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Watching newly released movies at home in pirated DVDs has become such a depressing trend in Atlanta that many Indian owned video stores are going out of business. Pirated DVDs of brand new Indian movies are sold at various Indian stores for just $2 or $3, a mere fraction of the price for an original DVD, which may be priced at $20 to $30.
In the past couple of years, more than three video stores went out of business and many are on the verge of closing down. One among them is a video store in Decatur, GA. The demand for original DVDs is so low that the shop-owner, who does not wish to be named says, “I cannot afford to stay in the business any longer and to make ends meet, I work part time”. After five years in the business, the store is running a closeout sale and the store will be closed by May 2011. Commenting on the plight of his business, the storeowner stresses that selling or buying pirated DVDs for a few dollars is stealing and it’s sad that even prominent Atlanta Indians do the sin.
Another Atlanta video storeowner who wants to remain anonymous says, “ Even long time regular customers who have been buying original DVDs are now asking for the $3 variety”.
He says, "I am still in business because of my store location and loyal customers even from other communities like American, African-American, Mexican and Chinese. There is great demand these days for music CDS for Bollywood themed parties."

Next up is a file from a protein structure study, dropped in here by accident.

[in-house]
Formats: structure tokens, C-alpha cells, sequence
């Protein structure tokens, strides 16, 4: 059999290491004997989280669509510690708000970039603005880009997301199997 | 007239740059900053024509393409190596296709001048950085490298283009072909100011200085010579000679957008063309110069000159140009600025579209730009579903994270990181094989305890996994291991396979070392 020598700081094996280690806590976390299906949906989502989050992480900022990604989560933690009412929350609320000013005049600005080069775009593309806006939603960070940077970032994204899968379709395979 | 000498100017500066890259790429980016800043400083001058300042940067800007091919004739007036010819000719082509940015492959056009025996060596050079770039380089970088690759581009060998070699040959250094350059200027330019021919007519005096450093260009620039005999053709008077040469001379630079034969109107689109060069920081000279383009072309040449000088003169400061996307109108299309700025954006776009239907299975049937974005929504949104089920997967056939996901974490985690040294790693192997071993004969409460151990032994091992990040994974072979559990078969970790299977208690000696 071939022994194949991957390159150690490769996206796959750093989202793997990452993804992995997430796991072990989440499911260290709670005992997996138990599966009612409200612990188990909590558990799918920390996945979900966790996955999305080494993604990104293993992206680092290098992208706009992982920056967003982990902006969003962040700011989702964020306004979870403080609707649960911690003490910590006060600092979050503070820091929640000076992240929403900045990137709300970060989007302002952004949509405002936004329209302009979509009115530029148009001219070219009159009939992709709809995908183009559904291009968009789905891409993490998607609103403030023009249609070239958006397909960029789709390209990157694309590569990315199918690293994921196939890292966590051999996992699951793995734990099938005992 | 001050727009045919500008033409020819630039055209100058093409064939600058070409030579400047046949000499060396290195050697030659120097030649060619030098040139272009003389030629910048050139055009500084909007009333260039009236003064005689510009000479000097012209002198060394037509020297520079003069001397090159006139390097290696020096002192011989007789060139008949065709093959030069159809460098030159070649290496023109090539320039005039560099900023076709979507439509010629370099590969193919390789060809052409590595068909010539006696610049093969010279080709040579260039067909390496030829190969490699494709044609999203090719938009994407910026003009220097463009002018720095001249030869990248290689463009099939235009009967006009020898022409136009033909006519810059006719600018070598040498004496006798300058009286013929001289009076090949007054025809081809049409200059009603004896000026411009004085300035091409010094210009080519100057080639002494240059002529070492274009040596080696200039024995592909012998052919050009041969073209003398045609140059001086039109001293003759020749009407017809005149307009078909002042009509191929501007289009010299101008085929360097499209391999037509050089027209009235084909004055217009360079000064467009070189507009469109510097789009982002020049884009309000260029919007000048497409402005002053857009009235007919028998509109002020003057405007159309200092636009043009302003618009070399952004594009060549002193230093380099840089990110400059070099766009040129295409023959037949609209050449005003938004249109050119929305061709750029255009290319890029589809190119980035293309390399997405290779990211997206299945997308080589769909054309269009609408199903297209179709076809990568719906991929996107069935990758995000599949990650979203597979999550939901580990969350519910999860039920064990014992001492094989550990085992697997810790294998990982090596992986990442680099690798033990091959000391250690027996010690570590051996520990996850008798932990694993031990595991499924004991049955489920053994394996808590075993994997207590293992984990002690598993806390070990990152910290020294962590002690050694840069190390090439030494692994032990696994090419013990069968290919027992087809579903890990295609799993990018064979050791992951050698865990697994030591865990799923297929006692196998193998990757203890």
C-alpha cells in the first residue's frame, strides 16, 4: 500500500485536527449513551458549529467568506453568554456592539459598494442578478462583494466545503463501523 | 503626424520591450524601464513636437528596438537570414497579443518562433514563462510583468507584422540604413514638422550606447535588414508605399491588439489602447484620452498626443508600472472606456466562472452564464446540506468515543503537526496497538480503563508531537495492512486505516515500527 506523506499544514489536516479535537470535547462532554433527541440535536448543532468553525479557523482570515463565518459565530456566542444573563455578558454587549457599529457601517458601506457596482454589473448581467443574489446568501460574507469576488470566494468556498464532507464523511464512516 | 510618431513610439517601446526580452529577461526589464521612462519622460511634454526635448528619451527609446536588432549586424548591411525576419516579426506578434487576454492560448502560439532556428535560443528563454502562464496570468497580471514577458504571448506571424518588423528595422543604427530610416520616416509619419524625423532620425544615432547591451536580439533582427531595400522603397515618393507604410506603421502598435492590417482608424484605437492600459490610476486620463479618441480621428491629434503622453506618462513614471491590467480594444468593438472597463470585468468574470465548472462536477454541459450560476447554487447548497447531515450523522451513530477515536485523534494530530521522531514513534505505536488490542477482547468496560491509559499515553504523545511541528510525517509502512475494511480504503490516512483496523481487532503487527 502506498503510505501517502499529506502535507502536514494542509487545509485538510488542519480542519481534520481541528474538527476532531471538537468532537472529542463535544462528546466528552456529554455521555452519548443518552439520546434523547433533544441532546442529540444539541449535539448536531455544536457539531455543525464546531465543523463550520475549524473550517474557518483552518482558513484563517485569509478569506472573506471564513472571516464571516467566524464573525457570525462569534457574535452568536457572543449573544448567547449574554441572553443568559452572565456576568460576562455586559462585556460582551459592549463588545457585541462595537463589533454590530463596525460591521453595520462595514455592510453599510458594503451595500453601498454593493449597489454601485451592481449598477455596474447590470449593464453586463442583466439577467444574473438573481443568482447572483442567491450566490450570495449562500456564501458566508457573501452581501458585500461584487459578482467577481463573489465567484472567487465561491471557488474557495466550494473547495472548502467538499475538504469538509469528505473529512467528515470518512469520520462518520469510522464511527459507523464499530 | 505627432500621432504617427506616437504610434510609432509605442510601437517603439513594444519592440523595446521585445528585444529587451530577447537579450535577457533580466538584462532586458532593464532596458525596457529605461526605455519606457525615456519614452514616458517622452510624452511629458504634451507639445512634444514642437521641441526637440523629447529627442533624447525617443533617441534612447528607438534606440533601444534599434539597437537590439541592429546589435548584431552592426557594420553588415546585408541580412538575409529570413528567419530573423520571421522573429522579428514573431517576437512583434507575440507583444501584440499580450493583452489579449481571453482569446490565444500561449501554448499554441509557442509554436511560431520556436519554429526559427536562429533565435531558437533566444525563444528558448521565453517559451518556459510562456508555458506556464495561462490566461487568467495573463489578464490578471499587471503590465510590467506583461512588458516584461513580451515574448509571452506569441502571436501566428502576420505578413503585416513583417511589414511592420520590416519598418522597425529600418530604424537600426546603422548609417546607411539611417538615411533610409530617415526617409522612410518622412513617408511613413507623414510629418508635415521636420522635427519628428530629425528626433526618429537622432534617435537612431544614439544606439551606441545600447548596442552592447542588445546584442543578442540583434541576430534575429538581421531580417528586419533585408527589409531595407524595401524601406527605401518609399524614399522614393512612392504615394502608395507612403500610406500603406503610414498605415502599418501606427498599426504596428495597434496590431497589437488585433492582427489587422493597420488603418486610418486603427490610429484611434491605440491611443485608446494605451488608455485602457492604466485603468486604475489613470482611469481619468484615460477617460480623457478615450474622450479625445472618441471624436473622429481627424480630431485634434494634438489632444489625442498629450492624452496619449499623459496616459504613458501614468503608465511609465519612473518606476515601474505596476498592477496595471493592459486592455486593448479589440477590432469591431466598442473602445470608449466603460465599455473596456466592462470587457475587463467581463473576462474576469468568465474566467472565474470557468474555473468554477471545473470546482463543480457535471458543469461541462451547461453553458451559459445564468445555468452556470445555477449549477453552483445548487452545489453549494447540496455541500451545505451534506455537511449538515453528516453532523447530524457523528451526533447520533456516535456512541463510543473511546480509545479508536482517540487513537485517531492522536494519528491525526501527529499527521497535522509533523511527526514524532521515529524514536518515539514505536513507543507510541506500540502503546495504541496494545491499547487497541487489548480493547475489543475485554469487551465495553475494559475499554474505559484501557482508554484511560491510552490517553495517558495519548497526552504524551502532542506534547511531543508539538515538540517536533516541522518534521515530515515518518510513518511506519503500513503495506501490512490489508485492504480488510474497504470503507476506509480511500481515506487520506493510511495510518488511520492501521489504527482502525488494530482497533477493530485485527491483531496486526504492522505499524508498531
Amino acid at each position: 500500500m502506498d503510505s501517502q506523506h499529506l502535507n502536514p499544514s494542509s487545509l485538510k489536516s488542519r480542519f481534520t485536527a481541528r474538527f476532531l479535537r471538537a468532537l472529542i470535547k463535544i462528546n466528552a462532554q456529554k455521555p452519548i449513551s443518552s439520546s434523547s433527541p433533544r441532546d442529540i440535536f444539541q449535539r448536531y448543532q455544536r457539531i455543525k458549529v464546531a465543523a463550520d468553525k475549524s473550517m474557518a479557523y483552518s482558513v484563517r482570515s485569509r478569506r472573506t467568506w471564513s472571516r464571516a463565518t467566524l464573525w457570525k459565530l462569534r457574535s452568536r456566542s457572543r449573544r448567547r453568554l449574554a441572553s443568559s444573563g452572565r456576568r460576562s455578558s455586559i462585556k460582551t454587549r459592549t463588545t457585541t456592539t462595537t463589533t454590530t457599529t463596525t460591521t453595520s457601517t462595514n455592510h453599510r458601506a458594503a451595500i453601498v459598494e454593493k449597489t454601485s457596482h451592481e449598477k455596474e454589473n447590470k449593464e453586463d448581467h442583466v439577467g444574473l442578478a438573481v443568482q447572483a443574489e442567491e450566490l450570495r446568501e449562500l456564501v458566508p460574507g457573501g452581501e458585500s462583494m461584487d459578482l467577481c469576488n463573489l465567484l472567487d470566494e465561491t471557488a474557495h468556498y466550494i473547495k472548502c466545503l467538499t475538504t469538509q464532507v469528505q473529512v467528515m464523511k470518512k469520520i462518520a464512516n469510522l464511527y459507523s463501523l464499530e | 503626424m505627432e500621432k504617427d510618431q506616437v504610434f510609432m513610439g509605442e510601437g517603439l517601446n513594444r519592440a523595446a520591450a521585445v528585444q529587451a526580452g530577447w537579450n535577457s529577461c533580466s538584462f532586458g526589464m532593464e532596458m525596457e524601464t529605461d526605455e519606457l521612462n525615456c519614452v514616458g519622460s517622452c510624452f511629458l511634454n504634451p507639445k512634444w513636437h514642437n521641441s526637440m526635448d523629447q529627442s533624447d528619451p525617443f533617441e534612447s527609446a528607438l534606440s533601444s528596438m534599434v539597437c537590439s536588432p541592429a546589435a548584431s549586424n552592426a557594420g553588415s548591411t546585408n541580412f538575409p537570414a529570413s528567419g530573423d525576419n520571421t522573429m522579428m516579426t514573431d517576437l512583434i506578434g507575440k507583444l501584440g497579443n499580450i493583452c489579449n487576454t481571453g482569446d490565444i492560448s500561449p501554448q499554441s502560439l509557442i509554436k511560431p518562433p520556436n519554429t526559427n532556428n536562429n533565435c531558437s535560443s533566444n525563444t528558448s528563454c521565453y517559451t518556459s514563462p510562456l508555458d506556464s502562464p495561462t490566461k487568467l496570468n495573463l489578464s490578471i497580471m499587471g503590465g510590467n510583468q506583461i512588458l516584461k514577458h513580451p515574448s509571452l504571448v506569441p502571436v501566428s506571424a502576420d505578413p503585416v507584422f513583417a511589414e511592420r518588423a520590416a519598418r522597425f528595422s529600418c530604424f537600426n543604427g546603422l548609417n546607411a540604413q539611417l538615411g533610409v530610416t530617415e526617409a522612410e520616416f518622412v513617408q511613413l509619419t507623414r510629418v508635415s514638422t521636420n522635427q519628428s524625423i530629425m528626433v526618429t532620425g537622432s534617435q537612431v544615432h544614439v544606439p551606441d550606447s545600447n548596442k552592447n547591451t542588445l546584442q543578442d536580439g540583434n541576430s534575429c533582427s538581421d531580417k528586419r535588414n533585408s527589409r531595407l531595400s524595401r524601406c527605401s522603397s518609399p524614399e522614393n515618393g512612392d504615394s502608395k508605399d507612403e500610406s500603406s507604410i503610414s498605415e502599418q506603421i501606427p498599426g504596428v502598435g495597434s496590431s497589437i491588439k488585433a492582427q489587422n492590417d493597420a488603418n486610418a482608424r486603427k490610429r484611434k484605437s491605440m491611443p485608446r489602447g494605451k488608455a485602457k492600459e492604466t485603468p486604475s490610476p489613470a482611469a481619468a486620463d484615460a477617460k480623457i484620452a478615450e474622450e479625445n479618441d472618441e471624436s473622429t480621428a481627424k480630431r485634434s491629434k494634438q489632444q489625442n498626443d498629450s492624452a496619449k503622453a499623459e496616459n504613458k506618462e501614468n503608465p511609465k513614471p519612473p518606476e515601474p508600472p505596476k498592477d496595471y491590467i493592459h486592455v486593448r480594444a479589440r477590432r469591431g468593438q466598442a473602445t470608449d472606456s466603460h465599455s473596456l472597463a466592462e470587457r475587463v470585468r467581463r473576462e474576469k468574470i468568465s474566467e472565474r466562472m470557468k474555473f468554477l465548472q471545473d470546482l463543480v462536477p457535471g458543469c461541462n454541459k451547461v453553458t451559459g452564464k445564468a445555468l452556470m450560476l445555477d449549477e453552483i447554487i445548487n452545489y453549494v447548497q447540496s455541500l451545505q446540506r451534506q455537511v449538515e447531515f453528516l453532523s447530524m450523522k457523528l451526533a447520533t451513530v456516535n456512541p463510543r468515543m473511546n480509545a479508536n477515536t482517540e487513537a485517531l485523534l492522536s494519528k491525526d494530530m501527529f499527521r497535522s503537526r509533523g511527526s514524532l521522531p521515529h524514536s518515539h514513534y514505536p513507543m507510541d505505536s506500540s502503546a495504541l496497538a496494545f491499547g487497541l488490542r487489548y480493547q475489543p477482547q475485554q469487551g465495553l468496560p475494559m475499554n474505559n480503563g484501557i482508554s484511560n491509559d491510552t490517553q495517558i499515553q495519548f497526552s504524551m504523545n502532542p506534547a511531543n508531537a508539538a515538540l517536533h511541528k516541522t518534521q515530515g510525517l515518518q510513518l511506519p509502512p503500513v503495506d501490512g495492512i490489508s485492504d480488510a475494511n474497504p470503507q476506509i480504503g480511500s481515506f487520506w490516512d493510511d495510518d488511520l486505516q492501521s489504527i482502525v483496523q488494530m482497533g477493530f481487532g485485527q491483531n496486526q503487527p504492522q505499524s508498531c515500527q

He predicts, "Five years from now, there will be no original video/DVD store,” adding, “Things have come to such a state that even a prominent Atlanta video/DVD wholesaler who distributed to all Indian video/DVD stores in the city has fallen prey to the trend, affecting his business drastically.”
A customer, who once bought original DVDs to watch with her family on their home-theater system but has succumbed to the pirated version, says, “when you get a free DVD with the purchase of groceries, you feel that you have paid for it”. And yes, she is aware that those free DVDs are pirated ones.
When given a suggestion that she could rent original DVDs for a few bucks, the answer was- but you get to keep the pirated DVDs. And she remarks, when one store started to give away free pirated DVDs to lure in customers, many other stores caved in to do the same within a few months, in the name of being competitive.
"Such attitudes are very common", observes the Decatur storeowner. He adds, "Seeing movies in pirated DVDs is ethically and legally wrong".
Adds the Norcross storeowner, “Movie producers are themselves to blame for the rampant piracy. They don’t release their movies on DVD even after six months of the movie’s release. Not everybody can spend $10 to watch a movie in the theater. And when the movie is eventually released on DVD, it is embellished with extra shots, interviews etc and steeply over priced. People will not wait six months to watch a movie and then pay $30 for a DVD.”
“If the producers release their movies on DVD faster and cheaper, that in itself is incentive for people to buy an original,” he adds. “People will not mind waiting a month to watch a new release and pay around $10 to watch it with their family.”
The Decatur store owner's plea to the shop owners who sell or distribute free pirated DVDs is to stop piracy. Instead he advises them to open their own original video aisle within their store to sell or rent original DVDs for a low price. This way the catch-22 situation could become a win-win scenario for everyone, from movie producers to video storeowners; and more importantly for Indian